1

How to write unit tests a method with a result that is highly based on another method ?

async function getStatus(
  session,
  correlationId,
  data
) {

  const client = new SomeAPIWrapperClient({
    correlationId: correlationId,
    timeout: 10000
  })

  const result = await client.createSession(data)

  return result.status == 'SUCCESS';

}

Should I test that the method is creating a new SomeAPIWrapperClient and passing the received correlationId and 10000 !

Should I check if the client.createSession is called once with the passed data

marked as duplicate by gnat, BobDalgleish, Bart van Ingen Schenau, Greg Burghardt, GlenH7 Mar 24 at 16:53

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2

It would be a waste of time to test the entire functionality of this method, assuming that the referenced functions are already tested. Only unit-test the value added by a function. The value is that it successfully delegates some task to another API. Things like the exact timeout value are probably not that important: the function would work just as well if the timeout were changed to 10001.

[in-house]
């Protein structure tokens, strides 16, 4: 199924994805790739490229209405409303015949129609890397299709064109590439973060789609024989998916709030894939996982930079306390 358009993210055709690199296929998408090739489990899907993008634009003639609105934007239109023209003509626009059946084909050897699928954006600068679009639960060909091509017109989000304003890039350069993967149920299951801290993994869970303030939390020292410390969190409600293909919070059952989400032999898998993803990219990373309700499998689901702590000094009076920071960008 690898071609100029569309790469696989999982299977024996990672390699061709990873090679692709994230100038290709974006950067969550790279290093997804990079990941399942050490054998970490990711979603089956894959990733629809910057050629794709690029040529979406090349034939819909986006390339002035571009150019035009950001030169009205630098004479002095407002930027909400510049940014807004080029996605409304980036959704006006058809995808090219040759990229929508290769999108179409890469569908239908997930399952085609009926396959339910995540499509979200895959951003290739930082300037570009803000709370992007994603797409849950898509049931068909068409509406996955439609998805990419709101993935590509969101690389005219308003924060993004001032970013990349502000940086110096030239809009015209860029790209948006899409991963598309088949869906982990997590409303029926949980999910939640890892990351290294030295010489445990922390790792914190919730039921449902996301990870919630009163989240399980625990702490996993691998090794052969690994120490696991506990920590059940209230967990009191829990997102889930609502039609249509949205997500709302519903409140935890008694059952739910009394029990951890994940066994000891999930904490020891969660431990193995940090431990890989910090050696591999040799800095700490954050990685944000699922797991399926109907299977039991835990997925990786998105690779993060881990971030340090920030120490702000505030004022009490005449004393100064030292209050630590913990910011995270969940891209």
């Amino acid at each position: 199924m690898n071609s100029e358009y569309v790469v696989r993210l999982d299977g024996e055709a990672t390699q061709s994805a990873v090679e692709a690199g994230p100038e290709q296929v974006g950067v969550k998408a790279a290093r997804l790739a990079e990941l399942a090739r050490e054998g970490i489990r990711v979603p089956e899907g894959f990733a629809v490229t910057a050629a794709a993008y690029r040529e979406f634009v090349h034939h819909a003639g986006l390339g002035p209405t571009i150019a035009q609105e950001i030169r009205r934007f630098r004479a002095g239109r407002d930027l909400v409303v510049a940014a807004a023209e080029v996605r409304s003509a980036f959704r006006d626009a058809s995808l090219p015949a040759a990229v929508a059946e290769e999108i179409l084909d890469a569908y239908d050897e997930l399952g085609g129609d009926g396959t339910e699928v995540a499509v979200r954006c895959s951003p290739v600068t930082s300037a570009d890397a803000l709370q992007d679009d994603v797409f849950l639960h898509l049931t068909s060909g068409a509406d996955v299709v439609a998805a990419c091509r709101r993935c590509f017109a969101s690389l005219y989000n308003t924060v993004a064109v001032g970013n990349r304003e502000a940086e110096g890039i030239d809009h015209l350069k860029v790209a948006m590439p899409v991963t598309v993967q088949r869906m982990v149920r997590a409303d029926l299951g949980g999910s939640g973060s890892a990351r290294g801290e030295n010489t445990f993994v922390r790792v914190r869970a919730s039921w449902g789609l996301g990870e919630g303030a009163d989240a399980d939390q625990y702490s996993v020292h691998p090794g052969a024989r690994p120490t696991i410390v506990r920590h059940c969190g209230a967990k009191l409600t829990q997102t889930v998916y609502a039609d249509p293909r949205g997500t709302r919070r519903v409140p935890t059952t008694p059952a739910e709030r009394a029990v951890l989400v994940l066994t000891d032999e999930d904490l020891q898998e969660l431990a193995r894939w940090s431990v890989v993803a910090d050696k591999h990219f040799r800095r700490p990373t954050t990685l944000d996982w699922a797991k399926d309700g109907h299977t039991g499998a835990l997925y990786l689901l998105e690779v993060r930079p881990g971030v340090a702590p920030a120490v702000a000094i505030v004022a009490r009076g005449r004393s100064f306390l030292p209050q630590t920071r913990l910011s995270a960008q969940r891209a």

Note that a single test exercising this function may be totally sufficient because it contains no branching. A more pedantic approach would be to test with a successful result, unsuccessful result, and service that times out.

But here a simple, isolated unit test isn't really possible because of the hard dependency on SomeAPIWrapperClient. Depending on what precisely you want to test, you might want to make that dependency injectable.

It may be even sensible to not unit-test this function at all, if it will be covered by integration tests. This is likely the preferable approach, and is what I would probably do.

It is also excusable to not test very simple code, if you are confident that it will work as expected. However, dynamic languages like JavaScript make it too easy to accidentally pass a wrong parameter, so that may be undesirable.

0

How to write unit tests a method with a result that is highly based on another method ?

The most straight forward approach is to convert the other method into an argument:

async function getStatus(
  session,
  correlationId,
  data
) {

  const client = new SomeAPIWrapperClient({
    correlationId: correlationId,
    timeout: 10000
  })

  return getStatusWithDependencyInjection(session,correlationId,data,client)
}

async function getStatusWithDependencyInjection(
  session,
  correlationId,
  data,
  client
) {
  const result = await client.createSession(data)

  return getStatusFromResult(result)
}

function getStatusFromResult(
  result
) {
  return result.status == 'SUCCESS';
}

If you experiment, I think you will find that get getStatusWithDependencyInjection and getStatusFromResult are both much easier to test than getStatus.

Arrange your code so that the parts that are hard to test are really really simple, and the parts that are complicated are also really really easy to test.

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